Financial Reporting Considerations for Independent Schools Resulting From COVID-19

Financial reporting and related financial statement disclosures are not immune from the virus and will need to communicate all material effects of COVID-19.

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Financial reporting and related financial statement disclosures are not immune from the virus and will need to communicate all material effects of COVID-19.

The disruption created by the outbreak of COVID-19 is having a widespread impact on businesses and organizations around the world.  Unbudgeted expenses, changes to virtual platforms and uncertainty about future enrollments are some of the many questions and challenges facing educational institutions.  On top of this, most are nearing their fiscal year ends and will soon start pulling together information for their financial statements.

Financial reporting and related financial statement disclosures are not immune from the virus and will need to communicate all material effects of COVID-19. Some things to consider are as follows:

Unexpected Expense Treatment

In our conversations with educational institutions, it is clear many have had to incur expenses that were otherwise unplanned in response to COVID-19.  These related costs may include, but are not limited to:

  • Campus cleaning and disinfecting
  • Shifting to a distance learning platform, including licenses for delivery software
  • Training and professional development
  • Screening of campus visitors
  • Unplanned student costs such as storage, lodging or meals
  • Mental health services

Current guidance under generally accepted accounting principles (GAAP) (ASC 220-20-20) provides the following definitions/guidelines for the terms “unusual” or “infrequent”:

  • An unusual event/transaction would have a high degree of abnormality and represent a type that is either clearly unrelated to or only incidentally related to the school’s typical and ordinary activities.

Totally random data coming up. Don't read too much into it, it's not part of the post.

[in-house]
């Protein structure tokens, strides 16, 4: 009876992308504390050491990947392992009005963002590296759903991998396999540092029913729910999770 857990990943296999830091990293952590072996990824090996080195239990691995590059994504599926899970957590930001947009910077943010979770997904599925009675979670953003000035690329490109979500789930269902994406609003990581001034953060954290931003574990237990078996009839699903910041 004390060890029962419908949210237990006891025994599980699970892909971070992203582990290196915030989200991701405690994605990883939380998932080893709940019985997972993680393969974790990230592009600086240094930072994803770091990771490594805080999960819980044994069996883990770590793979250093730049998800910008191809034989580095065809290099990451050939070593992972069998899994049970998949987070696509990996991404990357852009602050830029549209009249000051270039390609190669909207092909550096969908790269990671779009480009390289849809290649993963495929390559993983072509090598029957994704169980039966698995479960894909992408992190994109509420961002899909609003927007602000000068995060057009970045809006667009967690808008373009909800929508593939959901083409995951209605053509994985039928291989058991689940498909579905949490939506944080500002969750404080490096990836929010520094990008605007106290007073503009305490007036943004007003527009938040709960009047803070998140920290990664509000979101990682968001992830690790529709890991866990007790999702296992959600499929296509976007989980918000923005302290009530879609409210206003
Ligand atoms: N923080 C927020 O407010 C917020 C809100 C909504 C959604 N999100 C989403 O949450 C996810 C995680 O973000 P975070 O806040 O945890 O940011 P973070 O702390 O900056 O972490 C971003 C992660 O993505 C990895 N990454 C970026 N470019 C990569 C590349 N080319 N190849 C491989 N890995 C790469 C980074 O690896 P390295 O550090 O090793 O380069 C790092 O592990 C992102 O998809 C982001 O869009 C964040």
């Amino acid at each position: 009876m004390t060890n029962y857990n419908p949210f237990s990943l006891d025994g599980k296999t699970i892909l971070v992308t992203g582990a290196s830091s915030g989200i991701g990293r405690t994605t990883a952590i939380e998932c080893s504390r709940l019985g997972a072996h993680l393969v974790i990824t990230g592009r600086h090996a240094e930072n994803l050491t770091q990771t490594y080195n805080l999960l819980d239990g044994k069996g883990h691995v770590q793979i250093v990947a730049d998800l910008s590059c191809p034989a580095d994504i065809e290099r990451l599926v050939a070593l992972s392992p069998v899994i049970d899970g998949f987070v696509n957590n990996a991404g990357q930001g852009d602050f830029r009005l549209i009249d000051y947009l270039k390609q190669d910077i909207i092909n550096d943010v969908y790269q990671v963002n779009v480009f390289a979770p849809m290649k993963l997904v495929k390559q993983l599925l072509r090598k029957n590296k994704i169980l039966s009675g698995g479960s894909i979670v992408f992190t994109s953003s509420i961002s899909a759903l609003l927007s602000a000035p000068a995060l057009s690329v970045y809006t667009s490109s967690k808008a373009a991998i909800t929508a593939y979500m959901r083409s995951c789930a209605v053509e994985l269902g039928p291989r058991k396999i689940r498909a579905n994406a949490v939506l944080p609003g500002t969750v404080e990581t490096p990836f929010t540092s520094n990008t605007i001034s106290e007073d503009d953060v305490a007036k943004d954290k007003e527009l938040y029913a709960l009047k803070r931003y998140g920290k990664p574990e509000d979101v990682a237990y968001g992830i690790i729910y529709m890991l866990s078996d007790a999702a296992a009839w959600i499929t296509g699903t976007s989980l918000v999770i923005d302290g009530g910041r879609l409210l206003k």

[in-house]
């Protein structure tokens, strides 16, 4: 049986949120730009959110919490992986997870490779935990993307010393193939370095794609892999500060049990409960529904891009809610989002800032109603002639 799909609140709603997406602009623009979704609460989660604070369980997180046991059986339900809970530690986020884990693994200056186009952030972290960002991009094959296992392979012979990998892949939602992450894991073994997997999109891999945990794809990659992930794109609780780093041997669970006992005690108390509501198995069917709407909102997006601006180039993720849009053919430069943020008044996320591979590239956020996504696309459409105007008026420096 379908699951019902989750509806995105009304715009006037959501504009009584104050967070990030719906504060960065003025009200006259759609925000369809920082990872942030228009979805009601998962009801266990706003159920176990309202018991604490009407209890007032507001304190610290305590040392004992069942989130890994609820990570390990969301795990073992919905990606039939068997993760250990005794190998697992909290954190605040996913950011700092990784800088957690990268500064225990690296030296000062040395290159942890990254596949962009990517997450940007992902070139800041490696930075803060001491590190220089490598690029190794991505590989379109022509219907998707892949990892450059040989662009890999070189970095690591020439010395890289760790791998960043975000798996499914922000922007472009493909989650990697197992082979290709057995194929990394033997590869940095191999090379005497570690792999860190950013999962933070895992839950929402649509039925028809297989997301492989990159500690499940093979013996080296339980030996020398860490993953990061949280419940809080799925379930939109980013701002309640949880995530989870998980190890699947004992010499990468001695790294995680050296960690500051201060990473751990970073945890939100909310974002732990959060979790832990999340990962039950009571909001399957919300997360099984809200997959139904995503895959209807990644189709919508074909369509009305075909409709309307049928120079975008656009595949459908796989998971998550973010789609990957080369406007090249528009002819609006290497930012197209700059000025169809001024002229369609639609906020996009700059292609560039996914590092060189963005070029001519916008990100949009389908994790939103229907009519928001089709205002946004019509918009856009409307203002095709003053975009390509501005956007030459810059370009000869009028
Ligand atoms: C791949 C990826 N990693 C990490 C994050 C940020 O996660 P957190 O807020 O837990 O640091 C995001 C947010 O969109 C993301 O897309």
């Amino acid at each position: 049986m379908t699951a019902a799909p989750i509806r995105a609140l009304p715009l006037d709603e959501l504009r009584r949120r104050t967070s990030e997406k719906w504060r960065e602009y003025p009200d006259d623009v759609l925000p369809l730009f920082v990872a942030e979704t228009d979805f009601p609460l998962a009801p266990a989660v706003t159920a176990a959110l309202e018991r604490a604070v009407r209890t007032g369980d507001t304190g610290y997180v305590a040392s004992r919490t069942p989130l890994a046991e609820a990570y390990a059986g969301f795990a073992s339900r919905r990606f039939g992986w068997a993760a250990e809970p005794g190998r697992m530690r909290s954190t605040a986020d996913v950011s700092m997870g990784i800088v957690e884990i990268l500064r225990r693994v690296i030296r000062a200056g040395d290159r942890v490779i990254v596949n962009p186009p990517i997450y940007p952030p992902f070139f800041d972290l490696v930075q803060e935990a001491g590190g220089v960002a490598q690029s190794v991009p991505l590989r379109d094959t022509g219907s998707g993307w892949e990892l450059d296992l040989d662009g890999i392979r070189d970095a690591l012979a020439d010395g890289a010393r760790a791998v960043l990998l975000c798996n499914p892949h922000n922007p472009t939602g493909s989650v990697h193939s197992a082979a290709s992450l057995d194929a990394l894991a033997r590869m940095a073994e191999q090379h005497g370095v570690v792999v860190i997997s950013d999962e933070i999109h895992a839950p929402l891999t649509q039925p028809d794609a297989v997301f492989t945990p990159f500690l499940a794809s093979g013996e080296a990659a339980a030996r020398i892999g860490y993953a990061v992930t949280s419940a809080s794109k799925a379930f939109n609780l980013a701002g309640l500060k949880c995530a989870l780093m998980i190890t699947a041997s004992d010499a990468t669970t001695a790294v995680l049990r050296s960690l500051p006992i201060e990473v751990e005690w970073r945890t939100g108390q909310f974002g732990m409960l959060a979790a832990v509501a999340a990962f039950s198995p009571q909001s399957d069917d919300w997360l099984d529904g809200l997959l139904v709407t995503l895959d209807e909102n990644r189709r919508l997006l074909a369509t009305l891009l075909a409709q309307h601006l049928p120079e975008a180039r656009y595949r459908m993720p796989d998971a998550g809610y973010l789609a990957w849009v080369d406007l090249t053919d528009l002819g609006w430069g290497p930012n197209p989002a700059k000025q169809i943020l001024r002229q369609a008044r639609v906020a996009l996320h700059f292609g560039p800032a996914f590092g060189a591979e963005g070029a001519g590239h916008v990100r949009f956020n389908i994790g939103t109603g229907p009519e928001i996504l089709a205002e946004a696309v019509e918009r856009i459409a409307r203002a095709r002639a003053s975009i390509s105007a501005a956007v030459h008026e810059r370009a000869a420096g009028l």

• Infrequency of occurrence refers to events and transactions that would not reasonably be expected to recur in the foreseeable future.
  • In either case, the entity’s operating environment should be considered. In considering infrequency of occurrence:
    • The environment in which an organization operates—including the characteristics of its industry, the geographical location of its operations, and the nature and extent of governmental regulation—should be a primary consideration when determining whether an event or transaction is abnormal and significantly different from the organization’s ordinary and typical activities. (FASB ASC 220-20-55-1).
    • The probability of recurrence should take into account the environment in which the organization operates. (FASB ASC 220-20-55-2)


Material events or transactions deemed to be unusual in nature or infrequent in occurrence should be presented in the statement of activities as a separate component of the change in net assets from continuing operations or disclosed in the notes to the financial statements.  Typically, these expenses would be presented as a line item, after a subtotal for total expenses, as a loss, etc.

What to do:

Schools may need to assess and adjust internal controls in order to properly capture this information, not only for accurate reporting, but to be prepared for the possibility of reimbursement of these costs.  As federal legislation evolves, funding may become available through state channels to reimburse non-public schools for qualifying costs.

Other Reporting Considerations

In addition to understanding practical guidance for reporting unexpected costs, institutions should also be aware of the potential impact on various financial statement note disclosures related to future operating results, cash flows and financial position.  The following are areas that may need to be considered.

Subsequent events:

Educational institutions will need to assess the consequences, if any, of COVID-19 on “events and transactions that occur after the balance sheet date but before the financial statements are issued or available to be issued” (FASB ASC 855).  The impact of certain events and transactions would require adjustments to the financial statements at the balance sheet date (recognized events) and others would require disclosure only (non-recognized).  For example, an institution may determine that a material contribution receivable is uncollectible prior to issuing the financial statements, requiring consideration in the estimated allowance for uncollectible receivables at the balance sheet date.  Alternatively, it may experience substantial losses in the fair value of financial assets or enter into significant new financing agreements that would likely require disclosure of the event(s).  Given the extent of duration of the pandemic, subsequent events will require careful consideration during the preparation of financial statements for the current year.